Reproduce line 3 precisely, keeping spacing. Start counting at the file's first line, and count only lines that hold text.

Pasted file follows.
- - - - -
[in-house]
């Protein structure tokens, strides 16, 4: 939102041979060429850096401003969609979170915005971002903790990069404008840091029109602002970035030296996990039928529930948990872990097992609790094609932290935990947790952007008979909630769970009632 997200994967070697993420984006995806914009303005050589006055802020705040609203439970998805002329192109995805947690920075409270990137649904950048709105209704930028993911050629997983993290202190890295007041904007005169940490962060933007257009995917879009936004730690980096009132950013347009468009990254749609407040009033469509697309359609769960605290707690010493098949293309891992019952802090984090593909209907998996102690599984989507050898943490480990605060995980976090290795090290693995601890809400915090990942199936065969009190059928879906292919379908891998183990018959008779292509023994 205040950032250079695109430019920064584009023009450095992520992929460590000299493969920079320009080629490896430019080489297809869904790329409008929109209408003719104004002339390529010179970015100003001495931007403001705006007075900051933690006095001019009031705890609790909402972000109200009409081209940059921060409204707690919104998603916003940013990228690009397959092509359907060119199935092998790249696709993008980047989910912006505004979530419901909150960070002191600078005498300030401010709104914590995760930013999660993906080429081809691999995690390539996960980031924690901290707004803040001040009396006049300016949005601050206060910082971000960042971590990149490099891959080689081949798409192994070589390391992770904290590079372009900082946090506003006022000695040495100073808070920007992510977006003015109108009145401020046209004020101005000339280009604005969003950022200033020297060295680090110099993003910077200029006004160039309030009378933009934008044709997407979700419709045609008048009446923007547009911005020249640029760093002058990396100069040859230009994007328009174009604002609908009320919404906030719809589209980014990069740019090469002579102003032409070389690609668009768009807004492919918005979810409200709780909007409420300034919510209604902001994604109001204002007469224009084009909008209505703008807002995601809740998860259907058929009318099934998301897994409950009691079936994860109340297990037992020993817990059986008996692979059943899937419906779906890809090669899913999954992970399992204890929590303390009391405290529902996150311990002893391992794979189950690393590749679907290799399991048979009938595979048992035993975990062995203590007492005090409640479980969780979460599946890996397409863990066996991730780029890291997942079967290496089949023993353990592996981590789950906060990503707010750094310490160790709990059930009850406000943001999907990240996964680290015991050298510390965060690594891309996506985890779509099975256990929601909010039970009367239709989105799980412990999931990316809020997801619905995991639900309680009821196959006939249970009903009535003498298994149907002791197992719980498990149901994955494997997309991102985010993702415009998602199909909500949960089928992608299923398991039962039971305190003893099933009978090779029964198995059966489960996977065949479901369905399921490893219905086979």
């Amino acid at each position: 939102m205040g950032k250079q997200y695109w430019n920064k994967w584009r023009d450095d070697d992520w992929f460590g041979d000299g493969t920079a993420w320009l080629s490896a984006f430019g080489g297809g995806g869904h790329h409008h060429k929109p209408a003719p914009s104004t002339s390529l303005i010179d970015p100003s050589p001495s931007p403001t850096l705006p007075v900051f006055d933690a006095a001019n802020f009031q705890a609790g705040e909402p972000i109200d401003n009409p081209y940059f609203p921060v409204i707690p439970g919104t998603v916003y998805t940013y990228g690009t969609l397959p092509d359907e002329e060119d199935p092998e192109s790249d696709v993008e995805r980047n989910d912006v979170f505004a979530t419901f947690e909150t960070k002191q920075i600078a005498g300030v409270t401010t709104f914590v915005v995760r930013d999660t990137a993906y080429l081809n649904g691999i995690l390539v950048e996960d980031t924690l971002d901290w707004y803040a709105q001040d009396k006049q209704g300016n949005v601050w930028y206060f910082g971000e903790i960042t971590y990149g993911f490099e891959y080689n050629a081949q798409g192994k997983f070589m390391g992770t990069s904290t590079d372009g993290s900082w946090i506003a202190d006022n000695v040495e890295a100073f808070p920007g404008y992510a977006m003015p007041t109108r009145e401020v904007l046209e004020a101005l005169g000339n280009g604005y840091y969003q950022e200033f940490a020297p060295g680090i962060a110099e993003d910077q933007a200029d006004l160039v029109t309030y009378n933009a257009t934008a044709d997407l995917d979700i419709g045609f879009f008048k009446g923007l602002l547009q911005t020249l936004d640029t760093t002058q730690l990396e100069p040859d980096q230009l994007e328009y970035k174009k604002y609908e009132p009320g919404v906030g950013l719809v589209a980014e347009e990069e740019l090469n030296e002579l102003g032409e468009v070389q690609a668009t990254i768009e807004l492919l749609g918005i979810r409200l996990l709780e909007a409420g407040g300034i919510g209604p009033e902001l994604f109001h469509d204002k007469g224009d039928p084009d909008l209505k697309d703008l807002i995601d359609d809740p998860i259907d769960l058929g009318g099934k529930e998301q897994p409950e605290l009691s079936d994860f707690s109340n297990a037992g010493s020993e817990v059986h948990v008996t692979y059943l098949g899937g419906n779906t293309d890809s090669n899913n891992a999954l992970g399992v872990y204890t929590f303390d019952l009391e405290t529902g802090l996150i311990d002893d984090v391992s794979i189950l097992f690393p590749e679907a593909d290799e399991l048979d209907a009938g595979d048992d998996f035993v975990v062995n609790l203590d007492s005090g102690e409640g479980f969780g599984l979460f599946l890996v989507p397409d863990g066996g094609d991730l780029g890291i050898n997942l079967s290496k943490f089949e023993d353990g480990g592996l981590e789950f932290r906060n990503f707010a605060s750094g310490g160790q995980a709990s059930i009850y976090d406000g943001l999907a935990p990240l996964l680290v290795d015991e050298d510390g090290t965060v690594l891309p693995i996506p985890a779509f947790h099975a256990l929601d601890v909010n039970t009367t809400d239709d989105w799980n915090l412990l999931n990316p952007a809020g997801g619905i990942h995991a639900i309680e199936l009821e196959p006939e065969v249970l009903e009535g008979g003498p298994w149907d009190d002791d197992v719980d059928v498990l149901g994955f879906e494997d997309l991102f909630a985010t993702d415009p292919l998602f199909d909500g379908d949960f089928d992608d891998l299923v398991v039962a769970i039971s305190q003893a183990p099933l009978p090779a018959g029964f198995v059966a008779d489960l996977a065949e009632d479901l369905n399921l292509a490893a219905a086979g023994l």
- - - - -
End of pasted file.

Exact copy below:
């Amino acid at each position: 939102m205040g950032k250079q997200y695109w430019n920064k994967w584009r023009d450095d070697d992520w992929f460590g041979d000299g493969t920079a993420w320009l080629s490896a984006f430019g080489g297809g995806g869904h790329h409008h060429k929109p209408a003719p914009s104004t002339s390529l303005i010179d970015p100003s050589p001495s931007p403001t850096l705006p007075v900051f006055d933690a006095a001019n802020f009031q705890a609790g705040e909402p972000i109200d401003n009409p081209y940059f609203p921060v409204i707690p439970g919104t998603v916003y998805t940013y990228g690009t969609l397959p092509d359907e002329e060119d199935p092998e192109s790249d696709v993008e995805r980047n989910d912006v979170f505004a979530t419901f947690e909150t960070k002191q920075i600078a005498g300030v409270t401010t709104f914590v915005v995760r930013d999660t990137a993906y080429l081809n649904g691999i995690l390539v950048e996960d980031t924690l971002d901290w707004y803040a709105q001040d009396k006049q209704g300016n949005v601050w930028y206060f910082g971000e903790i960042t971590y990149g993911f490099e891959y080689n050629a081949q798409g192994k997983f070589m390391g992770t990069s904290t590079d372009g993290s900082w946090i506003a202190d006022n000695v040495e890295a100073f808070p920007g404008y992510a977006m003015p007041t109108r009145e401020v904007l046209e004020a101005l005169g000339n280009g604005y840091y969003q950022e200033f940490a020297p060295g680090i962060a110099e993003d910077q933007a200029d006004l160039v029109t309030y009378n933009a257009t934008a044709d997407l995917d979700i419709g045609f879009f008048k009446g923007l602002l547009q911005t020249l936004d640029t760093t002058q730690l990396e100069p040859d980096q230009l994007e328009y970035k174009k604002y609908e009132p009320g919404v906030g950013l719809v589209a980014e347009e990069e740019l090469n030296e002579l102003g032409e468009v070389q690609a668009t990254i768009e807004l492919l749609g918005i979810r409200l996990l709780e909007a409420g407040g300034i919510g209604p009033e902001l994604f109001h469509d204002k007469g224009d039928p084009d909008l209505k697309d703008l807002i995601d359609d809740p998860i259907d769960l058929g009318g099934k529930e998301q897994p409950e605290l009691s079936d994860f707690s109340n297990a037992g010493s020993e817990v059986h948990v008996t692979y059943l098949g899937g419906n779906t293309d890809s090669n899913n891992a999954l992970g399992v872990y204890t929590f303390d019952l009391e405290t529902g802090l996150i311990d002893d984090v391992s794979i189950l097992f690393p590749e679907a593909d290799e399991l048979d209907a009938g595979d048992d998996f035993v975990v062995n609790l203590d007492s005090g102690e409640g479980f969780g599984l979460f599946l890996v989507p397409d863990g066996g094609d991730l780029g890291i050898n997942l079967s290496k943490f089949e023993d353990g480990g592996l981590e789950f932290r906060n990503f707010a605060s750094g310490g160790q995980a709990s059930i009850y976090d406000g943001l999907a935990p990240l996964l680290v290795d015991e050298d510390g090290t965060v690594l891309p693995i996506p985890a779509f947790h099975a256990l929601d601890v909010n039970t009367t809400d239709d989105w799980n915090l412990l999931n990316p952007a809020g997801g619905i990942h995991a639900i309680e199936l009821e196959p006939e065969v249970l009903e009535g008979g003498p298994w149907d009190d002791d197992v719980d059928v498990l149901g994955f879906e494997d997309l991102f909630a985010t993702d415009p292919l998602f199909d909500g379908d949960f089928d992608d891998l299923v398991v039962a769970i039971s305190q003893a183990p099933l009978p090779a018959g029964f198995v059966a008779d489960l996977a065949e009632d479901l369905n399921l292509a490893a219905a086979g023994l």